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Manage your time with a project tracker

Create a Gantt chart using a table, a few formulas and a little creativity to boost organisation

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You don’t need a project management suite when you’ve got Numbers – you can custom build your own tool for the job straight from the comfort of your iPad.And it’s a great way to practice your formula skills. What we’re going to do here is set up a table containing some projects and then make sense of the schedule by using a chart and a series of logic tests.
There will be an optional step involving your Mac, but for the most part we just need to know our objective: to plan when each project should start, based on the duration and end date of the project that must be completed first. Here are nine tutorial steps to get a greater understanding of just how useful Numbers can be.

Step 1

1 Set the variables

Make a new table as shown; set Start and Duration values for six projects, setting the columns to Date and Number format, then add an End column set to Date.

Step 2

2 Account for weekends

Get the End value by entering = WORKDAY (StartProject, DurationProject, [Blank]), where [Blank] is the empty exclude-dates field (you can use this to handle holidays).

Step 3

3 Start the chart

Make a Stacked Bar chart using just the Start and End dates. Your chart should show all the project durations in the second half of each bar, from their start to end points.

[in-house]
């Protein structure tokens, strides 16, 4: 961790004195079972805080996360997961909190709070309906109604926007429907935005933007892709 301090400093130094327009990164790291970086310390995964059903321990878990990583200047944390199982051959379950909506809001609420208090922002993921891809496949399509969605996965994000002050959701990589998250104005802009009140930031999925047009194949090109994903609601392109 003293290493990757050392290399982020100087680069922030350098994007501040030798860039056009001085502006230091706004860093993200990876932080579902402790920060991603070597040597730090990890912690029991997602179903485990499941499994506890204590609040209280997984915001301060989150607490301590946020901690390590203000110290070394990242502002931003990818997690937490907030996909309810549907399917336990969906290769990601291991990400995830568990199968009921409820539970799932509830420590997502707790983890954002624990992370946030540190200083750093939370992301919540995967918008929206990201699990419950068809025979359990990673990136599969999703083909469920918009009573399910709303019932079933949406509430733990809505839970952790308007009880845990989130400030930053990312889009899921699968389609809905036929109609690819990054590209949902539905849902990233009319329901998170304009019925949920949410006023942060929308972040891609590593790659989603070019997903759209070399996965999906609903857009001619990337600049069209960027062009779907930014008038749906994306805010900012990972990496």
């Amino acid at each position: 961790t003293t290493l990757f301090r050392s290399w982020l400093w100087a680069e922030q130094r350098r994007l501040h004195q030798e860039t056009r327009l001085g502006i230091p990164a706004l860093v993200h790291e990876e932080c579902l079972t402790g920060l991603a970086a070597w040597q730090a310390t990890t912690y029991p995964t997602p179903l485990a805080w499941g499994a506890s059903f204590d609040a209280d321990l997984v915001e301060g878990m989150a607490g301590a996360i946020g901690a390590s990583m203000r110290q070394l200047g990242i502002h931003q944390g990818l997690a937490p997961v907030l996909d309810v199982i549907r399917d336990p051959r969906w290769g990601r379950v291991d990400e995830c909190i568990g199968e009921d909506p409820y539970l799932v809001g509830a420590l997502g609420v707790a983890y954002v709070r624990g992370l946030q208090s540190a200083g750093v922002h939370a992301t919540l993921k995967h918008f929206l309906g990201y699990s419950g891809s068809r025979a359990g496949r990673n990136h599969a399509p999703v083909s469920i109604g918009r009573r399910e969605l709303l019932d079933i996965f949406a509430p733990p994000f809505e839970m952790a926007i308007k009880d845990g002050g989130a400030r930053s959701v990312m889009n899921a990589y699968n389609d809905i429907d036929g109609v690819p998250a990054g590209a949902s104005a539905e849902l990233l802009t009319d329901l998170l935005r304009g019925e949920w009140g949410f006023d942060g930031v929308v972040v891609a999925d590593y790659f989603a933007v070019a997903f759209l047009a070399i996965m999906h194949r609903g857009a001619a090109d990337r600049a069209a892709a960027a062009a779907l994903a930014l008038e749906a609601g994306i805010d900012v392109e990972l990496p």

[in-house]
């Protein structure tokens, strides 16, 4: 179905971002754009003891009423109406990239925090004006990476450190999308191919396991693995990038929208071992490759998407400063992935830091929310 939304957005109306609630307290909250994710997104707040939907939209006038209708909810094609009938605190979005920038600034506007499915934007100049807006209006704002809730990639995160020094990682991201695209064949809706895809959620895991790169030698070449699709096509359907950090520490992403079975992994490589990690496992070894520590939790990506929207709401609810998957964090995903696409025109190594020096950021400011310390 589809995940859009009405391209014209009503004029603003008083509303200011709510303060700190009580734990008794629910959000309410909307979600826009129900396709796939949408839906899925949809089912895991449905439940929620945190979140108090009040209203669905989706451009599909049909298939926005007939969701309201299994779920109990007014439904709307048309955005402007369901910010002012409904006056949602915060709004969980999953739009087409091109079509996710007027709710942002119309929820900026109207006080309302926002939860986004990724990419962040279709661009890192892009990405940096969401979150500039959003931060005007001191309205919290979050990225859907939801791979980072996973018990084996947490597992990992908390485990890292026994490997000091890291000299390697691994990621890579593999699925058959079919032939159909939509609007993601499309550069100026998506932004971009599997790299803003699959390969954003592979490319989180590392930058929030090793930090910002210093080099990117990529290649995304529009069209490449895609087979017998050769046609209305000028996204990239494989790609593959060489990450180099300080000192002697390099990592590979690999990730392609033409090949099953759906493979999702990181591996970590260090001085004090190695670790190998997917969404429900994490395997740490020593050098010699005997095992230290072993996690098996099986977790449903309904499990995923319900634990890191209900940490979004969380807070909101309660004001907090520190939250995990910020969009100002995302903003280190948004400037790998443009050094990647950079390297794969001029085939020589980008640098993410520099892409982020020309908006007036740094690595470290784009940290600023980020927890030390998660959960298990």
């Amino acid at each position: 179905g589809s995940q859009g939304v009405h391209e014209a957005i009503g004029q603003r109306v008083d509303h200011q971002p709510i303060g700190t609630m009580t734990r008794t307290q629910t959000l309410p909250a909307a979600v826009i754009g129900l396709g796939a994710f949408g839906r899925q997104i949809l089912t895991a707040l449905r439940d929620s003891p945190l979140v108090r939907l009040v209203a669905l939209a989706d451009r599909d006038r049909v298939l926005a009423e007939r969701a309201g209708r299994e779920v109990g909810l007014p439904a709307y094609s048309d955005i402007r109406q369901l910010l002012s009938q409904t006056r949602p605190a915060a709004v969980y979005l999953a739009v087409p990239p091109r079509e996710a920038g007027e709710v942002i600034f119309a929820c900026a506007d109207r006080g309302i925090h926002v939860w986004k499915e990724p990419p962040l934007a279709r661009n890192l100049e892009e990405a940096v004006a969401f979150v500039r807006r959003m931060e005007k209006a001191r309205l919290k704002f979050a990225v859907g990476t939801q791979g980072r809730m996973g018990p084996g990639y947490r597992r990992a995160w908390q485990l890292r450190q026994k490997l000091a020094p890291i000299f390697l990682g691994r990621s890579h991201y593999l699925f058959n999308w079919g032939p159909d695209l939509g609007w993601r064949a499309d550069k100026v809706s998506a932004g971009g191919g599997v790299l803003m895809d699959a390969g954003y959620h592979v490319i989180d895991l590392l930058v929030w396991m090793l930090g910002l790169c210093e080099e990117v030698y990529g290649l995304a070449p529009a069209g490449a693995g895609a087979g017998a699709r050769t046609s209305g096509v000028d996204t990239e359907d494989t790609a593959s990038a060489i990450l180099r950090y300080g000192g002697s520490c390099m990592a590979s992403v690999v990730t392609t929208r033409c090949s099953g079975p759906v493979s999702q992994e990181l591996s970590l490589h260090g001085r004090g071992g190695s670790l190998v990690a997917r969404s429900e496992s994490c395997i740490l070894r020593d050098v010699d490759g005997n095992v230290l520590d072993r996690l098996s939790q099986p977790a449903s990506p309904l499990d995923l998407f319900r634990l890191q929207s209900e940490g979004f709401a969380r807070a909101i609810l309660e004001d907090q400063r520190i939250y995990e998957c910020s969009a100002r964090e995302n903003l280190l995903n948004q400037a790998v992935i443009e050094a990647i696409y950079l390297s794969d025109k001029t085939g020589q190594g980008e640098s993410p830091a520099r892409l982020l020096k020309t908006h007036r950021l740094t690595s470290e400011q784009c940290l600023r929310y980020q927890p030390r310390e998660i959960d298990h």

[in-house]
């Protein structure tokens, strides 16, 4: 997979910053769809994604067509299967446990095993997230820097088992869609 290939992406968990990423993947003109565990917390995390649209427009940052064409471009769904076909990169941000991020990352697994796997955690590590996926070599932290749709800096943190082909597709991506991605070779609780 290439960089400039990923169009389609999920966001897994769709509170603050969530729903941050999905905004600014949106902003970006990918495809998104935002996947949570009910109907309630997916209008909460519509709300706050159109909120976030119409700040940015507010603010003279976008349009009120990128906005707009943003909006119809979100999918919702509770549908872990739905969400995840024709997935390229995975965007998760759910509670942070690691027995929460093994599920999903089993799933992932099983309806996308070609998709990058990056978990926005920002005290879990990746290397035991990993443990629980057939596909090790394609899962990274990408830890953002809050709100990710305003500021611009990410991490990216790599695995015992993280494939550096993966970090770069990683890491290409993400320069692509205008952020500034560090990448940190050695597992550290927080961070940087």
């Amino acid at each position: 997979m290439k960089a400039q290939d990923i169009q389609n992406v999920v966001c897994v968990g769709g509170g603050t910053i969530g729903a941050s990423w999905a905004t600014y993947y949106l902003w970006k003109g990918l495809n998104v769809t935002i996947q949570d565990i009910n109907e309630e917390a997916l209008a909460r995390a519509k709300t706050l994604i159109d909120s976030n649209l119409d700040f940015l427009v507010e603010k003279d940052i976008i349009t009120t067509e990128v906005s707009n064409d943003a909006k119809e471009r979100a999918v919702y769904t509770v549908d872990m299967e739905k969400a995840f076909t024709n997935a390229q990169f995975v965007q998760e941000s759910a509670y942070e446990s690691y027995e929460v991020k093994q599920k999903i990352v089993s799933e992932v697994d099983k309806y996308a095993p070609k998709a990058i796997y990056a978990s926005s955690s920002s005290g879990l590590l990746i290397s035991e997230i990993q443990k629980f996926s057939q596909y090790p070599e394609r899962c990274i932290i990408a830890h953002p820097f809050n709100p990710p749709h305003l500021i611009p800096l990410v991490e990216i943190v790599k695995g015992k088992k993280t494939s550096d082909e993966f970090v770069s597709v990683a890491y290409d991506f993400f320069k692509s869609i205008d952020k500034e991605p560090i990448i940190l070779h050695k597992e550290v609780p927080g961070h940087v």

Step 4

4 Make it Gantt

You can’t do this bit on iPad, so save the document and open it up on Mac (via iCloud). Change the colour of the first half of each bar (the Start column) to No Fill.

Step 5

5 Visualise projects

Open it up on iPad and your Gantt chart clearly emerges. Now you can easily change the Start dates of each project depending on which other projects need to be completed first.

Step 6

6 Chain the projects

Create a Precedent column, filling in the number of the project that must be completed beforehand (eg Project 1 before Project 3). Add a Project number column at the front.

Step 7

7 Check if blank

Add a new formula in the next new column: = NOT ISBLANK PrecedentProject. NOT reverses ISBLANK’s true/false check on PrecedentProject, which is the adjacent cell.

Step 8

8 Get Precedent End

Now we find PrecedentProject’s End date: = LOOKUP PrecedentProject, ProjectColumn, EndColumn. This checks the first column to find the corresponding cell in the second column.

Step 9

9 Is Start valid?

Finish with a logic test to check if PrecedentEnd is before this project’s Start: = AND PrecedentEnd < Start. Use the true/false result to help you fine-tune your Start dates.

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